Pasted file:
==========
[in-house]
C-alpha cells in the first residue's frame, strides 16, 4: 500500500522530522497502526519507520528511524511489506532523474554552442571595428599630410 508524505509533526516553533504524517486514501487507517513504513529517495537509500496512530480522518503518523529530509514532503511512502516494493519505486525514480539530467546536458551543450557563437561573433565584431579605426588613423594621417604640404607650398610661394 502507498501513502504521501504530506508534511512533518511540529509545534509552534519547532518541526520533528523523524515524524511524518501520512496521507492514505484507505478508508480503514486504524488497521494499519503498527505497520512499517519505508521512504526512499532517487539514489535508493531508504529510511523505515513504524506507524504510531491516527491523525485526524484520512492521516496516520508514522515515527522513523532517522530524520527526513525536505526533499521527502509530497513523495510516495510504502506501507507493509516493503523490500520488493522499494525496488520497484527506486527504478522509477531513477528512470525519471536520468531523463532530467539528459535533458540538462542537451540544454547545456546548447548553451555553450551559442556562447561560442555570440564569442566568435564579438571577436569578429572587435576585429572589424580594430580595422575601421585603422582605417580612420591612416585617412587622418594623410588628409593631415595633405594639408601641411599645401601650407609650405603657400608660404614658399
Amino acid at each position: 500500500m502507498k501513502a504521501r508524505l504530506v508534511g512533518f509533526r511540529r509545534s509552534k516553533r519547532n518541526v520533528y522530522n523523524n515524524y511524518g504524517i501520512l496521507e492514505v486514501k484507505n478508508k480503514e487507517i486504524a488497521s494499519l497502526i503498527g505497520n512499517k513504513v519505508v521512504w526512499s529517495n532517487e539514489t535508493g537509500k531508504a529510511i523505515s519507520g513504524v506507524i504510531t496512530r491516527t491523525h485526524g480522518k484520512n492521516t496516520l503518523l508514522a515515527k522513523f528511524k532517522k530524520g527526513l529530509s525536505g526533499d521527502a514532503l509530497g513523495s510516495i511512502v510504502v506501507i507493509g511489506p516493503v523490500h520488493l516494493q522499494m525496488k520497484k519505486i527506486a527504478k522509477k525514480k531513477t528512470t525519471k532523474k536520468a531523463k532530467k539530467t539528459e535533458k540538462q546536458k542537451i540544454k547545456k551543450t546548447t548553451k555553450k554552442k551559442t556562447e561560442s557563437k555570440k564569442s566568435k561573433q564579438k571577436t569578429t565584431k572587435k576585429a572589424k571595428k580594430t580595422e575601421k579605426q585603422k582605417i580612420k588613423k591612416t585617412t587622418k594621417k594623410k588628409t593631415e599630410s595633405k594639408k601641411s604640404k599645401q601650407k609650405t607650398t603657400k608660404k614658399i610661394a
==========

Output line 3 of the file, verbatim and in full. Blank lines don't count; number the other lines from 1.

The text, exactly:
Amino acid at each position: 500500500m502507498k501513502a504521501r508524505l504530506v508534511g512533518f509533526r511540529r509545534s509552534k516553533r519547532n518541526v520533528y522530522n523523524n515524524y511524518g504524517i501520512l496521507e492514505v486514501k484507505n478508508k480503514e487507517i486504524a488497521s494499519l497502526i503498527g505497520n512499517k513504513v519505508v521512504w526512499s529517495n532517487e539514489t535508493g537509500k531508504a529510511i523505515s519507520g513504524v506507524i504510531t496512530r491516527t491523525h485526524g480522518k484520512n492521516t496516520l503518523l508514522a515515527k522513523f528511524k532517522k530524520g527526513l529530509s525536505g526533499d521527502a514532503l509530497g513523495s510516495i511512502v510504502v506501507i507493509g511489506p516493503v523490500h520488493l516494493q522499494m525496488k520497484k519505486i527506486a527504478k522509477k525514480k531513477t528512470t525519471k532523474k536520468a531523463k532530467k539530467t539528459e535533458k540538462q546536458k542537451i540544454k547545456k551543450t546548447t548553451k555553450k554552442k551559442t556562447e561560442s557563437k555570440k564569442s566568435k561573433q564579438k571577436t569578429t565584431k572587435k576585429a572589424k571595428k580594430t580595422e575601421k579605426q585603422k582605417i580612420k588613423k591612416t585617412t587622418k594621417k594623410k588628409t593631415e599630410s595633405k594639408k601641411s604640404k599645401q601650407k609650405t607650398t603657400k608660404k614658399i610661394a